Maloney Hopes to Increase & Better Holocaust Education Across US
WASHINGTON, DC – Congresswoman Carolyn B. Maloney (NY-12), member of the Congressional Bipartisan Taskforce for Combating Anti-Semitism, moved to increase awareness about the Holocaust today with introduction of the Simon Wiesenthal Holocaust Education Assistance Act. The legislation will support educational organizations’ work to teach students about the Holocaust and its lessons for contemporary conflict. It authorizes the Department of Education to award grants funded by private donations to nonprofit educational organizations. Grantees would be able to increase awareness and understanding of the Holocaust through classes, educational materials, student field trips and teacher training.
“The Nazi regime brutally massacred 6 million European Jews and millions of others, including gypsies, individuals with disabilities and mental illness, members of the LGBT community, political enemies and others. More than 11 million people were systematically murdered in the Holocaust as the Nazis swept across Europe, destroying entire villages and communities. The recent uptick in threats and vandalism against Jewish institutions are evidence of the persistence of anti-Semitism even more than 70 years after the Holocaust. Combating anti-Semitism and any kind of hate-driven crime must be a multi-pronged effort. While we rely on law enforcement to keep us safe and bring the perpetrators to justice, we must also engage in community education efforts to stop the hatred before it starts or escalates.”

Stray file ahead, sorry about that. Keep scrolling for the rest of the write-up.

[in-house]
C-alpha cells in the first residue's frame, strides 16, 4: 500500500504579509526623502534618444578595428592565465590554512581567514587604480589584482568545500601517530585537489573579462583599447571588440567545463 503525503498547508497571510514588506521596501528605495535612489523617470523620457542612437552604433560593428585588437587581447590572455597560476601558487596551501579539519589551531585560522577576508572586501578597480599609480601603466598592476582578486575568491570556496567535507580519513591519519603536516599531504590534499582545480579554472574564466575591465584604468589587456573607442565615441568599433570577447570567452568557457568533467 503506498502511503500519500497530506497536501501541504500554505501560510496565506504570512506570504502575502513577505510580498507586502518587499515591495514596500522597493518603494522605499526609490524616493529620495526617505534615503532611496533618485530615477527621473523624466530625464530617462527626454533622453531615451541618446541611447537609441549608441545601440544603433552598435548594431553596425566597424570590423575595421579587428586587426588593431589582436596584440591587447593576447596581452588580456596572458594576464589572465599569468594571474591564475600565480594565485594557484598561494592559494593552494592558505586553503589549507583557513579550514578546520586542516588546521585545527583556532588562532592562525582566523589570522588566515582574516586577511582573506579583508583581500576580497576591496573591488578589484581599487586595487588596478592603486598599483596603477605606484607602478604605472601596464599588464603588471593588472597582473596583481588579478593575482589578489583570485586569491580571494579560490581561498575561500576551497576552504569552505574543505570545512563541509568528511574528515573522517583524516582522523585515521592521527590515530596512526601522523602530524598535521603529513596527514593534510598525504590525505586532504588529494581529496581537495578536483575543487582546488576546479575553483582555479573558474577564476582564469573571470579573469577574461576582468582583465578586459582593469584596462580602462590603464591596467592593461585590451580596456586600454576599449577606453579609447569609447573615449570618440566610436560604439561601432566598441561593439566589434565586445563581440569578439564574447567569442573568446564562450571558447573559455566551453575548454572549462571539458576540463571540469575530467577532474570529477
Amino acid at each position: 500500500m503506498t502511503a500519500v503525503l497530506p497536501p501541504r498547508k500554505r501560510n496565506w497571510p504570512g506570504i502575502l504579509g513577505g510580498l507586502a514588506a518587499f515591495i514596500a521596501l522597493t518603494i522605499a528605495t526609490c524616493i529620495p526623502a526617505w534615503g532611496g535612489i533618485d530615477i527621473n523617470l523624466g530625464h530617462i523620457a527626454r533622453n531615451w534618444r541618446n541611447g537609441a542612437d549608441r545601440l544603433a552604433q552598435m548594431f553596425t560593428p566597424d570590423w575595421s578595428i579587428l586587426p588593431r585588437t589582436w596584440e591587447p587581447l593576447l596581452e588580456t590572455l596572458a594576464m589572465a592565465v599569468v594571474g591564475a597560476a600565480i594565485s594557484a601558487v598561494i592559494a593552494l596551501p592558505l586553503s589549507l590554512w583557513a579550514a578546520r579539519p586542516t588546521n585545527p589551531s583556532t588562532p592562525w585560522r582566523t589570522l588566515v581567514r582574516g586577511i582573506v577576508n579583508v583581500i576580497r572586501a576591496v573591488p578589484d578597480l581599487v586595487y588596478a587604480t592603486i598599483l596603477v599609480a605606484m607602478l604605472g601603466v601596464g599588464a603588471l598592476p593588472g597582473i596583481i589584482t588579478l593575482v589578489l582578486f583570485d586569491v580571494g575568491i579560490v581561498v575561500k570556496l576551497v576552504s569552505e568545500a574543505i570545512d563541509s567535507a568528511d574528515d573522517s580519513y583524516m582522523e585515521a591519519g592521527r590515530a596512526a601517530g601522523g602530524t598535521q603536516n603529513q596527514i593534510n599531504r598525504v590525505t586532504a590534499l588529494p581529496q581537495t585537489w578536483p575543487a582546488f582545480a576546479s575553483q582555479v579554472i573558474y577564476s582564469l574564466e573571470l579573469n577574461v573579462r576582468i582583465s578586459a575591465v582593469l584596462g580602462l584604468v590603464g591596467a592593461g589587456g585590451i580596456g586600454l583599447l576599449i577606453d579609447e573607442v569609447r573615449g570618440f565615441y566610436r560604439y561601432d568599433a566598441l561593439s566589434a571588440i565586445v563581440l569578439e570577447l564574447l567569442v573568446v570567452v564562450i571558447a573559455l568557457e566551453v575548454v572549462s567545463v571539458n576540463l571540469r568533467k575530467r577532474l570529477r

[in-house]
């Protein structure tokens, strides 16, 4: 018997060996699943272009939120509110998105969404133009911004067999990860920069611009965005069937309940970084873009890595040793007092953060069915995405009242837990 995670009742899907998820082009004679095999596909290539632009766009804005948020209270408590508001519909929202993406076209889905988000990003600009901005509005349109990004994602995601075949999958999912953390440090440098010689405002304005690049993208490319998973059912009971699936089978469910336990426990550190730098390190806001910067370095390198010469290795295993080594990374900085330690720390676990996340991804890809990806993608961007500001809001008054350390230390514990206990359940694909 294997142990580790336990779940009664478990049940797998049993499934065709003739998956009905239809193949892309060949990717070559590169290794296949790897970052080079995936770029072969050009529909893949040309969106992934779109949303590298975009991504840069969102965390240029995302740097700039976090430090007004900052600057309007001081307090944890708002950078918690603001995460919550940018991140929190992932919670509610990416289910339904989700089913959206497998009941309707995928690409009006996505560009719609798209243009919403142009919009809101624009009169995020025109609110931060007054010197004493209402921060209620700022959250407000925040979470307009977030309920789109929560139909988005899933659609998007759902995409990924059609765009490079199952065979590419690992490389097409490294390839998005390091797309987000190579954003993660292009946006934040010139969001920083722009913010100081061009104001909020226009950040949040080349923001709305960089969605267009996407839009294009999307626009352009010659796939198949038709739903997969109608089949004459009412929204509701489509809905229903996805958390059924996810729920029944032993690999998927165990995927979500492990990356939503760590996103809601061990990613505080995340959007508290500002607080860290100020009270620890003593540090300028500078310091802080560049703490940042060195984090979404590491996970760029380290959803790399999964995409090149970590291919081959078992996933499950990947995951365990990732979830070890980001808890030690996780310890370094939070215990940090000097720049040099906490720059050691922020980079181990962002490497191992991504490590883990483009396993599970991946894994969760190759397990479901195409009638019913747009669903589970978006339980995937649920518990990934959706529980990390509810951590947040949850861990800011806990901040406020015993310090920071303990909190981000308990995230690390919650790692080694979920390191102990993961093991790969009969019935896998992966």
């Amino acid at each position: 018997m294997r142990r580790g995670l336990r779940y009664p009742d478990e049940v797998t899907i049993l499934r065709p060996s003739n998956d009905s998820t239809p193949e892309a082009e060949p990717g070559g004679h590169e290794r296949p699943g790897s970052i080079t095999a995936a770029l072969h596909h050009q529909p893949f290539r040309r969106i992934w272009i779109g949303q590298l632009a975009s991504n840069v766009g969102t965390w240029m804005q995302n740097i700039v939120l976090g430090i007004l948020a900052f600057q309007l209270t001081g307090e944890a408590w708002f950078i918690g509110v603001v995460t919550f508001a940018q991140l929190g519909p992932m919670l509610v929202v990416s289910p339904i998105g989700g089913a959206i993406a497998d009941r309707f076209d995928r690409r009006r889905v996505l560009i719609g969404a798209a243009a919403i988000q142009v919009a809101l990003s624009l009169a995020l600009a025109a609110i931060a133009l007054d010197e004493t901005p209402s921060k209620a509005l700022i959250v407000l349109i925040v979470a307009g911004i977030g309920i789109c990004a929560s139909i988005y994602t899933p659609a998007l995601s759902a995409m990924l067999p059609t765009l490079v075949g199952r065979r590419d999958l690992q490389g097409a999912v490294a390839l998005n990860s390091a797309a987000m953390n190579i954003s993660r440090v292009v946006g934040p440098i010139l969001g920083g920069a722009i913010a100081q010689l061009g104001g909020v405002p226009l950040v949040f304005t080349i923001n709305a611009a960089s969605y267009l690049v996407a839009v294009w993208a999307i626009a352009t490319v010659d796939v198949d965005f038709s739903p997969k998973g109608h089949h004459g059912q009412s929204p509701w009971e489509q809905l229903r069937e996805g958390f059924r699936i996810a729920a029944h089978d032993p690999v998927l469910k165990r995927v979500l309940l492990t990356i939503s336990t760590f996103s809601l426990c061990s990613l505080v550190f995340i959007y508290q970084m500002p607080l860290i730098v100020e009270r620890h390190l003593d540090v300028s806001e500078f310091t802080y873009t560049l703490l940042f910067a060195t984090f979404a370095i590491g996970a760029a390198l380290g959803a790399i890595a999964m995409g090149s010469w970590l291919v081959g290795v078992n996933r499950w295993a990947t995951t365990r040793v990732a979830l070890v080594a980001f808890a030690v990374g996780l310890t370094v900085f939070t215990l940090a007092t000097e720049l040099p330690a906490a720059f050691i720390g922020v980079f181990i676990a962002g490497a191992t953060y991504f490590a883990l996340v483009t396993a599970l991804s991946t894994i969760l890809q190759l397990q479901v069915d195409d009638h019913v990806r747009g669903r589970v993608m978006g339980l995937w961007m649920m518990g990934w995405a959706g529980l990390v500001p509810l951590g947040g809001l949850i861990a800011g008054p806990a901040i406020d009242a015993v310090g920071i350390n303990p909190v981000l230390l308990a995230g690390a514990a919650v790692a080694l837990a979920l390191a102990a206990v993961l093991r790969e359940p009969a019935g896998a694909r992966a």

- Eight states (including New York) require schools to include Holocaust education as part of their curriculum, and another 12 states recommend teaching about the Holocaust. Michigan, Rhode Island, and Pennsylvania have passed laws in recent years to expand education about genocide and the Holocaust.
- However, these states often do not fund the development of innovative materials to teach the important lessons of the Holocaust.
- Rep. Maloney has introduced versions of this legislation since 1999.